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God's Word on Sunday: The power of God’s word never fades

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  • November 28, 2021

Second Sunday of Advent, Dec. 5 (Year C) Baruch 5:1-9; Psalm 126; Philippians 1:3-6, 8-11; Luke 3:1-6

The beautiful and soaring imagery of many prophecies usually collides with cold, hard reality. The utopian promises rarely seem to materialize, for our spiritual journey takes place on the earthly plane with its own laws and customs.

And yet the prophecies continue to live and give hope generation after generation, century after century. They never wear out.

The passage from Baruch is a case in point. Baruch, possibly the secretary of the prophet Jeremiah, penned this work towards the end of the Babylonian exile in the mid-sixth century B.C. and it contained the usual encouraging news of their impending return to Jerusalem. The description of hills being levelled and valleys filled in sounds familiar, for it is an echo of Chapter 40 of Isaiah.

In turn, John the Baptist identified personally with these words at the beginning of his ministry. Never mind 500 years had elapsed since the words were first uttered. In the divine plan of salvation time means very little. God’s word is always vibrant and new whenever and wherever it is proclaimed, and its power never diminishes.

Baruch used his imagery to encourage the people of Jerusalem to put on a new mindset and self-image. In biblical terms, clothing symbolized one’s mental and spiritual state. The people were struggling with trauma and the effects of degradation and loss of freedom. They were urged to divest themselves of all that was negative and reclothe themselves forever with the beauty of God’s glory. This would be followed by the robe of God’s righteousness and the diadem of God’s everlasting glory. That is quite a makeover!

They were then invited to stand tall and look towards a glorious future. It would certainly not happen immediately, but they would begin living and moving in that direction. It was new life in God and was the cure for the death-dealing negativity that threatened to overwhelm them.

In keeping with the perennial nature of prophecy, it is addressed to us today, and is the way forward from the darkness and negativity that are so prevalent in our experience. As we think, so we shall become.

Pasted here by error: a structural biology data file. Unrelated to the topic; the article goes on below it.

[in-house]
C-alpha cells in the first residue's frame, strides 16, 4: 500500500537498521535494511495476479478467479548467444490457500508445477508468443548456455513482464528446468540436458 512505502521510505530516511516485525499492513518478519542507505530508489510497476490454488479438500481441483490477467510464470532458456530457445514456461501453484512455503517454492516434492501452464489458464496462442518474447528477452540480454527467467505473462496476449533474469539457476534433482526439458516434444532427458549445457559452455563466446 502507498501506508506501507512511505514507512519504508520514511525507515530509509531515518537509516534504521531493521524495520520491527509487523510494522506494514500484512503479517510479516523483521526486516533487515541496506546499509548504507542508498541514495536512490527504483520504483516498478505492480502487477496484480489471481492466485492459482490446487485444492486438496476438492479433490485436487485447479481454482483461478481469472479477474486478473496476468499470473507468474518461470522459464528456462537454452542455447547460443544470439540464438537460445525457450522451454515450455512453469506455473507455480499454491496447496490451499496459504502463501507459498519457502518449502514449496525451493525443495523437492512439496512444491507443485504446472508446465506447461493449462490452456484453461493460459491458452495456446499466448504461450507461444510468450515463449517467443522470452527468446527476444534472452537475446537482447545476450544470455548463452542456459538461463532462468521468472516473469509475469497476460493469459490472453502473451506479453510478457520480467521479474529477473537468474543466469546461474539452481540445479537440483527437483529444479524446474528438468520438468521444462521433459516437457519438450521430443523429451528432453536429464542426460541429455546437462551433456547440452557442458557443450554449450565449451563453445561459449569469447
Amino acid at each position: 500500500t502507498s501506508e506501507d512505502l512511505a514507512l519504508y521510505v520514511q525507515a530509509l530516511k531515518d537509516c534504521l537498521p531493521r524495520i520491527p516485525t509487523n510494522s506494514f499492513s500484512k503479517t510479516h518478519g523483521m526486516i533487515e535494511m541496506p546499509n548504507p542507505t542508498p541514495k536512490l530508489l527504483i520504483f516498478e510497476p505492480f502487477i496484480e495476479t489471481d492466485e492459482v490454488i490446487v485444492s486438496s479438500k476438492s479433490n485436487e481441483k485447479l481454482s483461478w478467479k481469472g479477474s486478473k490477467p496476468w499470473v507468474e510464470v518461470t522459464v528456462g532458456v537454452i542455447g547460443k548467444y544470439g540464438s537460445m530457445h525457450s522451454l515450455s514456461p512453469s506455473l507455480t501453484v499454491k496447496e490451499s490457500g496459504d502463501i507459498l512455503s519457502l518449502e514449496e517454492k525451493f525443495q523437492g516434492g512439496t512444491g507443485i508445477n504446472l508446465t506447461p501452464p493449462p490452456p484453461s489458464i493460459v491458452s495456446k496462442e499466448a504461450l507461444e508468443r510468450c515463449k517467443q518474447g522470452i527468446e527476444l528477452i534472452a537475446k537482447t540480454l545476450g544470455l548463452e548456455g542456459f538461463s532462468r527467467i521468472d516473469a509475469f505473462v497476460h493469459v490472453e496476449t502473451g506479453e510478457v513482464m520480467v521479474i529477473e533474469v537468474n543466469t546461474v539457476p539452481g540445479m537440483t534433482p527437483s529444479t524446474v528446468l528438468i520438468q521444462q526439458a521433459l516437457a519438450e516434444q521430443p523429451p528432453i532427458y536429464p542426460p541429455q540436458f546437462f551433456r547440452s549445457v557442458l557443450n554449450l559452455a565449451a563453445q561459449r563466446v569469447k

Paul was filled with gratitude for the immense spiritual progress of the Philippian community. He was confident that Jesus Christ would bring to completion the good work that He had begun in them. The Lord never leaves anything unfinished. Paul’s prayer for them was that their love would overflow more and more, bringing with it insight and knowledge. Love is far more than emotions or feelings. It is an expression of concern and care for others. It unlocks our spiritual faculties and gifts us with wisdom, insight and understanding.

Luke very carefully set the scene. He named emperors, governors and high priests — in other words, the interlocking array of power and authority in Judah. They lived under the illusion that they were in total control and answerable to no one.

These opening lines represent human history, but they are immediately followed by divine history. The word of God came to John, a wild-eyed ascetic living in the wilderness, rather than to any of those in power. Echoing the words of Isaiah, he went about preaching repentance and forgiveness of sins.

What did it mean to “prepare the way of the Lord ... and make His paths straight”? Repentance meant a change of heart and mind, an inner cleansing and transformation. When some asked him what that meant in practical terms, he spoke in terms of compassion, sharing, generosity and behaviour that was decent and just. Why is that so difficult?

John struggled to make them understand why it was so important to make a change of life now, for God’s moment had come. This highway that was being prepared would bring salvation not just for a few or a select group, but for all flesh — all humanity. This phrase would be repeated in Acts 2, after Joel’s prophecy of God pouring out the Spirit on all flesh was fulfilled.

But the renewal of heart and mind, as well as preparing the way of the Lord, is not something done only once. It is something we can do daily — it can and should become a spirituality and way of life.

The events of Scripture occurred not only in the past but replay continually, in a constant journey through human history.

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